People in rural america need wireless and internet services, too, CenturyTel has concluded.
Led by CEO Glen F. Post III, CenturyTel specializes in rural and suburban phone service in 21 states. Although wired phone services made up $1.3 billion of CenturyTels $1.8 billion in 2000 revenue, the company is concentrating on wireless expansion in second-tier urban, rural and suburban markets.
CenturyTels goal is to geographically cluster phone and wireless markets. In June, the company plans to complete a 650-mile to 700-mile fiber-optic ring in Michigan. At the end of 2000, CenturyTel had 751,000 wireless lines in 22 states, and 10,000 miles of fiber-optic cable.
By acquiring 490,000 phone lines from Verizon Communications last year in a $1.5 billion deal, CenturyTel increased its local lines to 1.8 million, 76 percent of which are residential. The company garnered 58 percent of its revenue last year from reselling network access services.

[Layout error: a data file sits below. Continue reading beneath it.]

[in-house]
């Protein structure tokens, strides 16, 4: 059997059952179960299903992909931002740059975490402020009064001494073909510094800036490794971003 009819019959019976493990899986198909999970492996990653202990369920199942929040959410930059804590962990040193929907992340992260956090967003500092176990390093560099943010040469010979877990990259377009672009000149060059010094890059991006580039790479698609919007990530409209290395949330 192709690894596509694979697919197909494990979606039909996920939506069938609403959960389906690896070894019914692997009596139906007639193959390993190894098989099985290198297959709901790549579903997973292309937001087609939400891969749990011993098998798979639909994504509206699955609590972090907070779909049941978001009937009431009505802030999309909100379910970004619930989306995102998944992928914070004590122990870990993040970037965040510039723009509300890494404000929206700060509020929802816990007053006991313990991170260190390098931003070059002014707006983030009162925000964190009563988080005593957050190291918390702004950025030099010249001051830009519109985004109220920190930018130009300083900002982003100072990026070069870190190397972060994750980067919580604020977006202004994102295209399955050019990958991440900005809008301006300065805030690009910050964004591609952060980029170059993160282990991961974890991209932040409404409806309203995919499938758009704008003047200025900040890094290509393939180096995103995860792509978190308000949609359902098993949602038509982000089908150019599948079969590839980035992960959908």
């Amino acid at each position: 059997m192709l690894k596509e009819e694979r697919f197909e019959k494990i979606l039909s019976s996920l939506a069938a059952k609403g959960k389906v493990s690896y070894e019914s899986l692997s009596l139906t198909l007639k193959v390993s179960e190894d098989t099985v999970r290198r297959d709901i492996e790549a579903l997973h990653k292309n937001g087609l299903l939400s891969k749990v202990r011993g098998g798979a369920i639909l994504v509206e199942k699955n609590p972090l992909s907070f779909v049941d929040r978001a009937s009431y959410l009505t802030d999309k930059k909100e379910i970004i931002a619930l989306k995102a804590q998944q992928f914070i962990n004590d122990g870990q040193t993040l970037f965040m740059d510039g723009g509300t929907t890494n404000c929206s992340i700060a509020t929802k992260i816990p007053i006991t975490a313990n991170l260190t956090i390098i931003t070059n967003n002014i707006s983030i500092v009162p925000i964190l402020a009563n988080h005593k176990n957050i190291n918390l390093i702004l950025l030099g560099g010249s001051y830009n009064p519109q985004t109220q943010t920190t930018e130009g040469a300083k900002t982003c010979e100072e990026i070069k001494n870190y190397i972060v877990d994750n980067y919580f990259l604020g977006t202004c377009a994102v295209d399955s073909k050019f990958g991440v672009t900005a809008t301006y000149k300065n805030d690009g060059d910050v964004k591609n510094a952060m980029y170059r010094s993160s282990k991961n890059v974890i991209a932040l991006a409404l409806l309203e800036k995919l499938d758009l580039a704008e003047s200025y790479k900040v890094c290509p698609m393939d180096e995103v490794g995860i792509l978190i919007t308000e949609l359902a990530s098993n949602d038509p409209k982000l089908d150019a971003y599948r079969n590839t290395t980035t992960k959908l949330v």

CenturyTel will expand its wireless operations at a cost. The company reports that it costs an average of $289 to acquire a new customer, and the average monthly revenue per customer has dropped to $49 from $57 in 1998. Citing declining wireless roaming and telephone revenue, as well as increased costs related to the Verizon deal, the company warned that 2001 earnings would be $1.65 to $1.75 per share, short of the consensus estimate of $1.85.
CenturyTel also anticipates it will lose $15 million in operating costs this year as it expands its service offerings for small and midsize business from two markets last year into another 10 by years end.
The carrier is also going after the Internet market. Last year, the company reported 115,000 Internet customers, accounting for 6 percent of revenue.